Wednesday, March 21, 2012

Planting Unusual Plants

It has been a very full, busy, and exciting couple of days. I have already learned a years worth in one week. I have mostly been working on planting projects in different areas of the garden, Monday we were in the Long Borders where we planted Rudbekia triloba (a northeast U.S. native), Digitalis, 'Apricot', Larkspur 'Azure Blue,' and Ammi majus as well as transplanting the precious forget-me-nots and Verbascum olympicum strategically here and there. 

On Tuesday we worked on planting out the Ledge (as seen in the above photo). The first two pictures are before pictures and the last few were taken after the project was finished. I have mostly been working alongside Rachel who is the current Christopher Lloyd scholar. She is great, knows a million plants, and so far we make a great team. The initial goal was to select 5-7 cow parsleys (Anthriscus sylvestis) to keep and then transplant the rest back into the bed. Then we would do the same with the Oxide Daisy (Leucanthemum vulgare). Once that was finished we were going to thread a smaller umbellifer, Trinia (possibly glauca? from Hungary) through the bed. In any given project, Fergus pops in an out, to check how things are going, and then you watch the project unfurl! Once we cleared space, Fergus decided to go looking for odd plants to add. The three of us went on a hunt. All along the nursery, along the driveways, and along the edges of everything are hundreds of special and random plants in pots waiting for their moment to shine. These are special places to hunt for just the right thing. We filled four crates with things that caught our eye. He encouraged us to pick up plants we liked. I selected a Euphorbia and Fergus smiled and said, "That was one of Christo's favorites." In the crate it went.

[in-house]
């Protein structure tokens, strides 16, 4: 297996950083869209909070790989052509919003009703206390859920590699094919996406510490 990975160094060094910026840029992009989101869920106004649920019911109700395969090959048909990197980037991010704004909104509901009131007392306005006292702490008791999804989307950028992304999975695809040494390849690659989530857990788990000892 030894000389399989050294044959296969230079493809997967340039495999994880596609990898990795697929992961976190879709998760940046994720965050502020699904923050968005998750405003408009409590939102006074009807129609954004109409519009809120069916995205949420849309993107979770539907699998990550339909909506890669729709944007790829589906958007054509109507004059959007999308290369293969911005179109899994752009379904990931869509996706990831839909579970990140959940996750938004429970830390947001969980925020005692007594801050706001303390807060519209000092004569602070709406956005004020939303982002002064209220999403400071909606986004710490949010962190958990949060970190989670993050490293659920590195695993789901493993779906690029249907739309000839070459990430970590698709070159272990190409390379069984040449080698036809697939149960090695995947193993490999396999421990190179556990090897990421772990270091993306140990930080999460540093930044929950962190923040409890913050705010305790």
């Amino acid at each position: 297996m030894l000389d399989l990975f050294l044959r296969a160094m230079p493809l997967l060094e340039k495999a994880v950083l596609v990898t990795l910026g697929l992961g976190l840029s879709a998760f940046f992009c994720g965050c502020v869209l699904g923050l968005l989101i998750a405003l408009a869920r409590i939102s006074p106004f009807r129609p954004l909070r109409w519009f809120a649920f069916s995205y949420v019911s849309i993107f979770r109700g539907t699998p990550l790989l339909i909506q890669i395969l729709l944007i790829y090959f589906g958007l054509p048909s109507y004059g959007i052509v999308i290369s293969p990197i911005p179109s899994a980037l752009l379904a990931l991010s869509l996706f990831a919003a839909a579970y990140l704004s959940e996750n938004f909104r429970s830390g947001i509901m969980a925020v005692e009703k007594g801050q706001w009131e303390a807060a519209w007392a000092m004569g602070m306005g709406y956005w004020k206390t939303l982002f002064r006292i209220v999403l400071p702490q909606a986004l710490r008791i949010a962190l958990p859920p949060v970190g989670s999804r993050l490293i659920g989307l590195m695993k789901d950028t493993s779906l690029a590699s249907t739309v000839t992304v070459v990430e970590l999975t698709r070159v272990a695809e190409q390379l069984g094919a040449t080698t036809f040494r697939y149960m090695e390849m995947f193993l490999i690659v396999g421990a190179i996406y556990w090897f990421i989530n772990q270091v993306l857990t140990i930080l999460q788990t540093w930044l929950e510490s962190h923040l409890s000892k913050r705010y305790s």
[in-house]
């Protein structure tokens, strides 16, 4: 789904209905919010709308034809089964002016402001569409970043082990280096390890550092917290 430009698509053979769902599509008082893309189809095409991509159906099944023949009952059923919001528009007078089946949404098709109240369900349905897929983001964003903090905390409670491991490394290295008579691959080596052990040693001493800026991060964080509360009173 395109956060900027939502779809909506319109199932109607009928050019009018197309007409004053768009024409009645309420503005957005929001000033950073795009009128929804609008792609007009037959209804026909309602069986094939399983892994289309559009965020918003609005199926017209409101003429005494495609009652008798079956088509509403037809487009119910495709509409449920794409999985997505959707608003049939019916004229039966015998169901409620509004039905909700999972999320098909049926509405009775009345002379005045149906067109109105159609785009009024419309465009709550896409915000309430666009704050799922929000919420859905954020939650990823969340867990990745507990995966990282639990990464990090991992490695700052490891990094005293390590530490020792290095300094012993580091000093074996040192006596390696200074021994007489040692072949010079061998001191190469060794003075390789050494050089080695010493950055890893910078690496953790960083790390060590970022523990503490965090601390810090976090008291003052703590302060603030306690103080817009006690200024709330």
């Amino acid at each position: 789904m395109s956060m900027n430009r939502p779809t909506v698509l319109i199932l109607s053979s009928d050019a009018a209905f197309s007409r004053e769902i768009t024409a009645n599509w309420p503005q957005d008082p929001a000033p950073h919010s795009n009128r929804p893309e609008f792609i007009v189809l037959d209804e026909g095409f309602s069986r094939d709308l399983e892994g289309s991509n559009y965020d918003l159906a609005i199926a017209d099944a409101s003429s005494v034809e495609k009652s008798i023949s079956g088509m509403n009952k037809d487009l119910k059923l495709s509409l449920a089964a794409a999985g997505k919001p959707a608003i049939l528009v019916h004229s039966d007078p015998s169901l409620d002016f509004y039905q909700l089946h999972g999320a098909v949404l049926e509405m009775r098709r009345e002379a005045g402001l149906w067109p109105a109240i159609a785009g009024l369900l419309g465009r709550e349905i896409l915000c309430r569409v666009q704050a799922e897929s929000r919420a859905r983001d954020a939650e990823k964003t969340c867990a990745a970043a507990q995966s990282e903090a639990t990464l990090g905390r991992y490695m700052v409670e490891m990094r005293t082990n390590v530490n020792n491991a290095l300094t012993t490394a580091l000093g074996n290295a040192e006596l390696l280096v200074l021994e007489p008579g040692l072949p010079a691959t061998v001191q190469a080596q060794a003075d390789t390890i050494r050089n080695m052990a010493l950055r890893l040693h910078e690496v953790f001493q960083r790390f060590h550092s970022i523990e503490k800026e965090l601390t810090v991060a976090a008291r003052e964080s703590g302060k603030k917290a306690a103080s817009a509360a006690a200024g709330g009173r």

We got back to the site and started arranging the plants, mindful of what was there, what we thought the plants might like, and how the different shapes, inevitable sizes, and colors all fit together. We stood back and Fergus asked what we thought. I always like a tapestry of interesting plants; and Fergus thought it was interesting because there is no other place in the garden quite like it. It was a dream project for me because there were so many gems planted, many I didn't know and many interesting species of some of my favorite genera. They all might require different environments, but Rachel is charged with monitoring their relative happiness or unhappiness! Once all those specimen plants were in, we planted the Trinia throughout the whole planting.

 Before we started, the ledge was overrun with cow parsley. The conifer is Cryptomeria japonica 'Bandai-sugi.'

After it is all planted...
with Euphorbia characias 'Portuguese Velvet'

Plant List: Many of these plants were brought back from De Hessenhof nursery in Holland

Scutellaria integrifolia (another east coast U.S. native!)
Thalictrum ichangense 'Purple Marble'
Thalictrum rochebrunianum
Saxifraga fortunei 'Rubrifolia'
Aquilegia chaplini
Meconopsis cambraica
Athamanta vestina
Angelica japnica
Succisella inflexa 'Frosted Pearls'
Euphorbia 'Blue Haze'
Geranium sanguineum 'Glenluce'
Hepatica nobilis 'Alba'
Hepatica transsylvanica 'Azuga' (this looks amazing!)
 Epimedium rhizomatosum
Geum 'Mrs. W. Moore'
Patrinia sp. (heehee) was literally written on the tag.. a mystery!
Trinia (glauca?)
Nigella 'Mulberry Jam'

Foliage of the Aquilegia chaplini

Saxifraga fortunei 'Rubrafolia'

The Euphorbia 'Blue Haze' that Christopher Lloyd loved


  1. wow. that sounds like such a fun project! keep the pics coming Helen!!!

  2. How fun to have such a nursery to choose from. From the list it seems this area will fill out pretty quickly. I hope that you will be able to see the results later in the season!